Consider the real square matrix $A \in\mathbb{R}^{2n,2n}$ of the form:

$$ A= \begin{bmatrix} 0_n & I_n \\ -P & 0_n \end{bmatrix}$$ where $P$ is a tridiagonal symmetric positive-definite matrix.

Then define $B=A-E_{2n,n-1}$ where $E_{2n,n-1}$ has all elements zero except $1$ at $(2n,n-1)$.

I am trying to express $e^{tB}$ as a function of $e^{tA}$ for $t\in\mathbb{R}$. Unfortunately, $A$ and $E_{2n,n-1}$ do not commute so the exponential of the sum is not the product of the exponential. $[A,E_{2n,n-1}]$ does not commute with $A$ so the Zassenhaus formula is not very helpful (cf Not commuting exponential matrices).

However, given the simple expressions of the matrices (especially $E_{2n,n-1}$), I still have hope that $e^{Bt}$ can be expressed in terms of $e^{At}$. If it helps, $P$ can be chosen as:

$$P=\begin{bmatrix} 2 & -1 & 0 \\ -1 & 2 & -1 \\ 0 & -1 & 1 \end{bmatrix}$$

So the question if there's an explicit relationship between $e^{At}$ and $e^{Bt}$. If you think there's none, I am also interested in understanding why.


1 Answer 1


Do you mean $n=3$ and $$ A = \left[ \begin {array}{cccccc} 0&0&0&1&0&0\\ 0&0&0&0 &1&0\\ 0&0&0&0&0&1\\ -2&1&0&0&0&0 \\ 1&-2&1&0&0&0\\ 0&1&-1&0&0&0 \end {array} \right],\ B = \left[ \begin {array}{cccccc} 0&0&0&1&0&0\\ 0&0&0&0 &1&0\\ 0&0&0&0&0&1\\ -2&1&0&0&0&0 \\ 1&-2&1&0&0&0\\ 0&0&-1&0&0&0 \end {array} \right] ? $$ Since $B$'s characteristic polynomial factors as $(\lambda^2+3)(\lambda^2+1)^2$, its matrix exponential is rather simple in form, though moderately complicated to write out: each entry is a linear combination of $\cos(t)$, $t \cos(t)$, $\sin(t)$, $t \sin(t)$, $\cos(\sqrt{3}t)$ and $\sin(\sqrt{3}t)$.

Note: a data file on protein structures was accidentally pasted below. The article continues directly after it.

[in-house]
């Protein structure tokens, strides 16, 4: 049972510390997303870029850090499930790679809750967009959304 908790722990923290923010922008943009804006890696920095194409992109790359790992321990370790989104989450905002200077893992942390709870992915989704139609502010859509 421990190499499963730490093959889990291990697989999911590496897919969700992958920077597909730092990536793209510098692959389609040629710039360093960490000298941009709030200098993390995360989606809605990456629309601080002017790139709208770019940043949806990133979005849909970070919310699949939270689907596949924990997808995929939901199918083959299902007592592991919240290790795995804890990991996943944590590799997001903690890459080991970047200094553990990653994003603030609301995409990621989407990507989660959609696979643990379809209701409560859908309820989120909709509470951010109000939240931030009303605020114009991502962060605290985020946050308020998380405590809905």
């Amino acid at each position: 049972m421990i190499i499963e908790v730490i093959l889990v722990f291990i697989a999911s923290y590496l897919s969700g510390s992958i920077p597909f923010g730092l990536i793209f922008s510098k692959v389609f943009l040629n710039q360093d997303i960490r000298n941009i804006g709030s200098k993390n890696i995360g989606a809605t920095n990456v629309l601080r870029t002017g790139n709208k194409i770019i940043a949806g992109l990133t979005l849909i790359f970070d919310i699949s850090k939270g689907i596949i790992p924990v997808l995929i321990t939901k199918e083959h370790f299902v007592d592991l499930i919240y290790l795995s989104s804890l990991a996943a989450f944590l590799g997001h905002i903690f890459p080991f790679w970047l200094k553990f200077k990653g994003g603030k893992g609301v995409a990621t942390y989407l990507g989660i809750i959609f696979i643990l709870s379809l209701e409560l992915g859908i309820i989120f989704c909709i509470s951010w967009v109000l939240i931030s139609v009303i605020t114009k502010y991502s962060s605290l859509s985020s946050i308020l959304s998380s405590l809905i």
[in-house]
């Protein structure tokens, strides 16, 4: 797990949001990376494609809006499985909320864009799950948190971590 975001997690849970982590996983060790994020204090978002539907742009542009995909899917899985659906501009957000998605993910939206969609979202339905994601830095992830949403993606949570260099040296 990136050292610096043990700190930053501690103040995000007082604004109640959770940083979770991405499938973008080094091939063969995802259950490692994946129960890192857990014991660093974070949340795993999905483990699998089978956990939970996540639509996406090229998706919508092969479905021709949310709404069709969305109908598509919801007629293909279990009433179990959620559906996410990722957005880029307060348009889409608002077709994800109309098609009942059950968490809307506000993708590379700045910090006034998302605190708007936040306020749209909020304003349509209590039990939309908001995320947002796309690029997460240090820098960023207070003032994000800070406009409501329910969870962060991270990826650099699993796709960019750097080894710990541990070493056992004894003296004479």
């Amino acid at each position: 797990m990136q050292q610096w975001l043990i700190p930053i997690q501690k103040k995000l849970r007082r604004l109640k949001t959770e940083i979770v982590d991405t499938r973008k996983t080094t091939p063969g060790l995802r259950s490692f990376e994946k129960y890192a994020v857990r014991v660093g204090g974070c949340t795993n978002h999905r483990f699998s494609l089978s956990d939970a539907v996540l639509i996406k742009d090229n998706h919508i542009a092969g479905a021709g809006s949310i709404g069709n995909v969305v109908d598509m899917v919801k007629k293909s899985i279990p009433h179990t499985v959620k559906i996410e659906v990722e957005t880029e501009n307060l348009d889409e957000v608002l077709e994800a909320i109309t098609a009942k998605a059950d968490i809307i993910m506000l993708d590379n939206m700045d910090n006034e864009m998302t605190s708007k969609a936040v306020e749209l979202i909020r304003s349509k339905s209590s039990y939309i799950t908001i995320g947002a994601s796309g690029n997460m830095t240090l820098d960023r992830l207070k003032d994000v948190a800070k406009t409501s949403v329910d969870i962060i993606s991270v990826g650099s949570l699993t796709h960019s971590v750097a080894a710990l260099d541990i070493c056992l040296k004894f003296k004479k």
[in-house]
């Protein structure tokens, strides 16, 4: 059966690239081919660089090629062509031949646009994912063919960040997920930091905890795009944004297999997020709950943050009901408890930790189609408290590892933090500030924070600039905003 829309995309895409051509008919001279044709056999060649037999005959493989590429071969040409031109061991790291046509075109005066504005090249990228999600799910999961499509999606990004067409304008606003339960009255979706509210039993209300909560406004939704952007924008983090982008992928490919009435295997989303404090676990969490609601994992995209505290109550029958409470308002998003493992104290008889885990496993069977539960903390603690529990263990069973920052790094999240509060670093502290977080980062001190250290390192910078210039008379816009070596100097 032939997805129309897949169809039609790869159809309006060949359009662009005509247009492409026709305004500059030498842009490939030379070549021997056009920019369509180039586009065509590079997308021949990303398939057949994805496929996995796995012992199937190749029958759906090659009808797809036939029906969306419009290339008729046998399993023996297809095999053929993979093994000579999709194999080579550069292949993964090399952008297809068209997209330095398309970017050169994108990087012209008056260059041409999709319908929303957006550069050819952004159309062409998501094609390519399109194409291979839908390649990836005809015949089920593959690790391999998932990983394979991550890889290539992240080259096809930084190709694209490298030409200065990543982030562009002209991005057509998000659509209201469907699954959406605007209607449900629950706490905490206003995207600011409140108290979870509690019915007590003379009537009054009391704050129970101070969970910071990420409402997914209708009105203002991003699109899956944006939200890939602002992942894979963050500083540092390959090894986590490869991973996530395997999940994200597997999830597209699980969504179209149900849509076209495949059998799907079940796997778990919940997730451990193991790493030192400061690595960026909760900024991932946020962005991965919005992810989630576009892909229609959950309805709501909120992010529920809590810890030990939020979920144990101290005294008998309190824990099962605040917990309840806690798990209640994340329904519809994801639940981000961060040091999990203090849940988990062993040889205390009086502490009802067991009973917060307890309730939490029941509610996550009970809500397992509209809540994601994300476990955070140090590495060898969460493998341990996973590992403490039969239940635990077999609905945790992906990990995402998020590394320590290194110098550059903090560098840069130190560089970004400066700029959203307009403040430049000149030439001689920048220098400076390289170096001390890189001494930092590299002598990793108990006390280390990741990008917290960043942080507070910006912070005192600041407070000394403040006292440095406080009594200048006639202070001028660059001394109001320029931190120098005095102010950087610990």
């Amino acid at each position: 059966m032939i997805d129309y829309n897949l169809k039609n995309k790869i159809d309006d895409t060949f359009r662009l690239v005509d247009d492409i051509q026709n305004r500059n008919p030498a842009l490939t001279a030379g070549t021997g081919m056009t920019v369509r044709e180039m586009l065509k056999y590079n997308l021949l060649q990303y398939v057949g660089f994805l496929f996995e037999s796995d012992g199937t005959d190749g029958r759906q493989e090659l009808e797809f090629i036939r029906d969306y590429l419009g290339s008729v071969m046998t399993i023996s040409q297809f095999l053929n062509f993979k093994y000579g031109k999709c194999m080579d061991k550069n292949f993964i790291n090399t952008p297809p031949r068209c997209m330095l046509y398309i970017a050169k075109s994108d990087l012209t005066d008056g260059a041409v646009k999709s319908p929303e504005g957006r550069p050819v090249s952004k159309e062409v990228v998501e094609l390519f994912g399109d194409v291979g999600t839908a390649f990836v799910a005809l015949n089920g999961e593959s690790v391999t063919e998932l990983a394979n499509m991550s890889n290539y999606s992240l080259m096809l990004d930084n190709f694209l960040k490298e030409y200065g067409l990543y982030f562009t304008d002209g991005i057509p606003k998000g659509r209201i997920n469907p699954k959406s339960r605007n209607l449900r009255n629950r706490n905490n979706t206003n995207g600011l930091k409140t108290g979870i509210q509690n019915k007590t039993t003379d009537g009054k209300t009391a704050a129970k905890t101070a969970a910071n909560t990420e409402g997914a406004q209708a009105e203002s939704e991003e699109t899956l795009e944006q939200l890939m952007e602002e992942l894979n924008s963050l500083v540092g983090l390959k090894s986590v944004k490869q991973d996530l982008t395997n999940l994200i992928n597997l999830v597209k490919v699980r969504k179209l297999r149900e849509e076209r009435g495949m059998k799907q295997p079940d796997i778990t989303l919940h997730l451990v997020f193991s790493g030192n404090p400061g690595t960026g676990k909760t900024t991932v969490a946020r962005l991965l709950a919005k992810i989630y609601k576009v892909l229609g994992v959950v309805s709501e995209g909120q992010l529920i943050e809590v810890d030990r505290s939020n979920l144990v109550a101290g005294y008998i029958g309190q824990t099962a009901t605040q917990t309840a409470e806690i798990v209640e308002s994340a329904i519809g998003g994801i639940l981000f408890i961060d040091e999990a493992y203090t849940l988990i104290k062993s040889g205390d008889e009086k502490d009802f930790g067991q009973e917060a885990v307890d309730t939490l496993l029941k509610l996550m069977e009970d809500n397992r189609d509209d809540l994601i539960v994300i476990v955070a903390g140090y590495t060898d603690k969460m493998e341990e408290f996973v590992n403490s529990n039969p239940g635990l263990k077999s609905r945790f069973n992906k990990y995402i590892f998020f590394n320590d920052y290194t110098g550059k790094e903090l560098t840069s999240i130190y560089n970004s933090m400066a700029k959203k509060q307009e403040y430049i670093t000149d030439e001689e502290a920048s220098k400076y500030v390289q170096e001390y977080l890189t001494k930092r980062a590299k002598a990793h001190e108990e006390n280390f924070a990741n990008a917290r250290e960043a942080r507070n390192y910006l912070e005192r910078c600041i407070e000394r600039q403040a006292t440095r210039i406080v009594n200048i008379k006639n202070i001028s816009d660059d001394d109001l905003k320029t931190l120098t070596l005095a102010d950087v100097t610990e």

On the other hand, $A$'s characteristic polynomial is $\lambda^6 + 5 \lambda^4 + 6 \lambda^2 + 1$ which is irreducible over the rationals. All eigenvalues are simple (and imaginary). The matrix elements of $\exp(At)$ are linear combinations of $\cos(\omega_i t)$ and $\sin(\omega_i t)$ where $-\omega_i^2$ are the roots of $x^3 + 5 x^2 + 6 x + 1$.

Now $\exp(Bt)$ can't be a continuous function of $\exp(At)$. $\exp(At)$ is bounded, and for any $\delta > 0$ there are arbitrarily large $t$ for which $\|\exp(At) - I\| < \delta$. On the other hand, because of the $t \cos(t)$ and $t \sin(t)$ terms, $\|\exp(Bt)\| \to \infty$ as $t \to \infty$.

  • $\begingroup$ Yes, $A$ and $B$ are correct. Thank you for your answer. I understand that $\exp(At)$ is bounded and not $\exp(Bt)$, but why couldn't $\exp(Bt)$ be a continuous function of $\exp(At)$? For example, $x\mapsto 2x$ is a continuous function of $x\mapsto 2$, but one is bounded and not the other. $\endgroup$
    – anderstood
    Sep 30, 2016 at 23:49
  • $\begingroup$ Suppose there was a function $f$, continuous at $I = \exp(A0)$, such that $\exp(Bt) = f(\exp(At))$. Continuity says that for any $\epsilon > 0$, there is $\delta > 0$ such that $\|\exp(At) - I\| < \delta$ implies $\|\exp(Bt) - I\| < \epsilon$. But as I said, there are arbitrarily large $t$ for which $\|\exp(At)-I\| < \delta$, while $\|\exp(Bt)-I\| < \epsilon$ is only true for a bounded set of $t$. $\endgroup$ Oct 1, 2016 at 0:02
  • $\begingroup$ I was mixing the continuity of $f$ w.r.t $t$ and $w.r.t$ it's matrix argument. That's the second one you're talking about, if I'm correct. $\endgroup$
    – anderstood
    Oct 1, 2016 at 0:18

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